Mobile privacy and data security have become a big topic as more and more NGOs use mobile phones as a way to disseminate information and engage their clients. Jenny Adlem discussed these issues in her blog post addressing the potential benefits and pitfalls of big data – and today I’ll go a bit further by discussing some of the things we will do to foster greater mobile privacy and data security.

At engageSPARK, we feel it is our responsibility to design and build a platform that fully protects our users’ security and privacy. We have spent time learning about the potential pitfalls that may involuntarily infringe upon our users’ personal privacy and in some instances, compromise their physical safety. As part of our pledge to be as open as possible with our customers, we’d like to give a quick overview of the issues and steps we have taken to ensure that engageSPARK fully protects our users’ mobile privacy and information security. Hopefully those reading this article can learn from some of our research and help contribute to moving this whole industry forward.

Overview of the Issues

As mobile phone penetration increases in developing countries, and all over the world, mobile phones have become an important way for non-profits to broadcast information about their services, and a crucial source of collecting data to analyze trends in areas where information has traditionally not been attainable. Along with the positives come potential negatives that include: insufficient technical protection of highly sensitive personal information and illegal surveillance by governments or other organizations that may compromise personal liberties.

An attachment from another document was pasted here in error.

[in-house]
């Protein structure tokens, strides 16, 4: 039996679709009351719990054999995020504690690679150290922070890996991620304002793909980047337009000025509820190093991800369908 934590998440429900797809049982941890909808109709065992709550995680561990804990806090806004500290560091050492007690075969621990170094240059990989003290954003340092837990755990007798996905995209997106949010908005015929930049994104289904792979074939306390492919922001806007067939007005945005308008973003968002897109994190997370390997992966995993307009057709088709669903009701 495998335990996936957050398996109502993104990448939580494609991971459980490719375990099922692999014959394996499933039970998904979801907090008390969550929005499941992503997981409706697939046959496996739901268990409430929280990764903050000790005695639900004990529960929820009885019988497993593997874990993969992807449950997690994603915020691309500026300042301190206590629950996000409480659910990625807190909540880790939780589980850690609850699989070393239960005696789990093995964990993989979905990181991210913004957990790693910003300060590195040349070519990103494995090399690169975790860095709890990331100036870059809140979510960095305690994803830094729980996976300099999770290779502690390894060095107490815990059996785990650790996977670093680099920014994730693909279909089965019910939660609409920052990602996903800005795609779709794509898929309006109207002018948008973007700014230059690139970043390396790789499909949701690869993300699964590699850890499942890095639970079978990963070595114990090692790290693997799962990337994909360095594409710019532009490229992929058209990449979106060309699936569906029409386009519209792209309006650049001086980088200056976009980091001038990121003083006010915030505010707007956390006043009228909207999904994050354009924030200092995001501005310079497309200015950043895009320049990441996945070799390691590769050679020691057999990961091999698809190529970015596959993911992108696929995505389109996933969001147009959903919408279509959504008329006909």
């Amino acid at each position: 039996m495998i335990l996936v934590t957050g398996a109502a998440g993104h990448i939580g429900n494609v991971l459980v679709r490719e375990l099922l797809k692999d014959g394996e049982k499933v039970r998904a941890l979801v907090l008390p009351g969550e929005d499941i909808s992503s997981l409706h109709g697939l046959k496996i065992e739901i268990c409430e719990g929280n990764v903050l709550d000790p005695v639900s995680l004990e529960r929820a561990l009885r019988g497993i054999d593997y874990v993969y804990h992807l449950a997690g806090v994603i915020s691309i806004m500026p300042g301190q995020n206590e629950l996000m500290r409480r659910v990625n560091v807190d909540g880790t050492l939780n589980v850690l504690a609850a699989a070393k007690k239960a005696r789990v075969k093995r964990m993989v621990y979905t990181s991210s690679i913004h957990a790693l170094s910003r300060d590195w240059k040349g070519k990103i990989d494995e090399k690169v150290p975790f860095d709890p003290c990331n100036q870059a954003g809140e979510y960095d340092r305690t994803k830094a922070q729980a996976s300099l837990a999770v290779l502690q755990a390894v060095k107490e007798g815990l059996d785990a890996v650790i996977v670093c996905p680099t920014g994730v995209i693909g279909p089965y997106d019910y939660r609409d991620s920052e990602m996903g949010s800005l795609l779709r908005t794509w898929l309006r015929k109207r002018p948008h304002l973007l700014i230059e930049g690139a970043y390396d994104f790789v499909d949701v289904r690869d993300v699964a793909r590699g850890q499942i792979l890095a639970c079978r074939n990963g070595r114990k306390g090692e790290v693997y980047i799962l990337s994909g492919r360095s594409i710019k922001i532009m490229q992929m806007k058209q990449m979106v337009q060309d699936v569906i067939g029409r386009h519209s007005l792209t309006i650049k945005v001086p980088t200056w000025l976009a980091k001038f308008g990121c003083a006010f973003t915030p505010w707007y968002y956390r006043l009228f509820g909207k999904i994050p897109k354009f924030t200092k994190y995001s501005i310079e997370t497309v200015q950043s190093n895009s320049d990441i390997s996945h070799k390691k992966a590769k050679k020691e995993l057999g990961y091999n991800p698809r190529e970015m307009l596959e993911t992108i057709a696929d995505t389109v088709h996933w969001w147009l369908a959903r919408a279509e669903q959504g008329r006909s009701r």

First, family members share mobile phones, a well-documented behavior that is often brought up in mobile for development projects as an example of a mobile privacy issue. Sending sensitive patient data or test results to a shared phone could have potentially devastating consequences. HIV positive status in many parts of the world may be the end of someone’s reputation or career. Some projects have started to mask test results by using code words or sending results to trusted “friends” but not all projects do this.

Second, government-mandated SIM registration also poses a huge potential risk for those involved in political activity that is deemed a threat. Personal health information leaking into the wrong hands and political persecution are only two of the issues at stake with mobile and other ICT systems for development.

Third, utilizing these large data sets for analysis has been a huge promotional point for NGOs when communicating to their donors the value of mobile based projects. Crisis mapping, such as what Ushahidi has done with mapping the violent outbreaks that followed Kenya’s 2007 presidential election, would not be possible without access to mobile data. This is only one example of the huge potential that mobile and big data have to unearth patterns and predict and prevent future crises.

Other uses for big data that have been identified include mapping transport patterns, virus outbreaks, housing sprawl, and even defining smog patterns. However, we must be wary of data falling into the wrongs hands, and at engageSPARK we’d like to share what we are doing to prevent that from happening.

What We Can Do

New America Foundation’s recent report, Dialing Down Risks: Mobile Privacy and Information Security in Global Development Projects, provides guidelines that any nonprofit or for profit organization can and should follow. At engageSPARK, we have reviewed and analyzed this report and think it is valuable to share some of the suggestions that can help other organizations. Sharing ideas with others is one way that we hope to build a stronger knowledge base amongst our community. The report discusses basic rights of users in regards to privacy and security, something that we all need to keep in mind as we design and build platforms that collect personal information.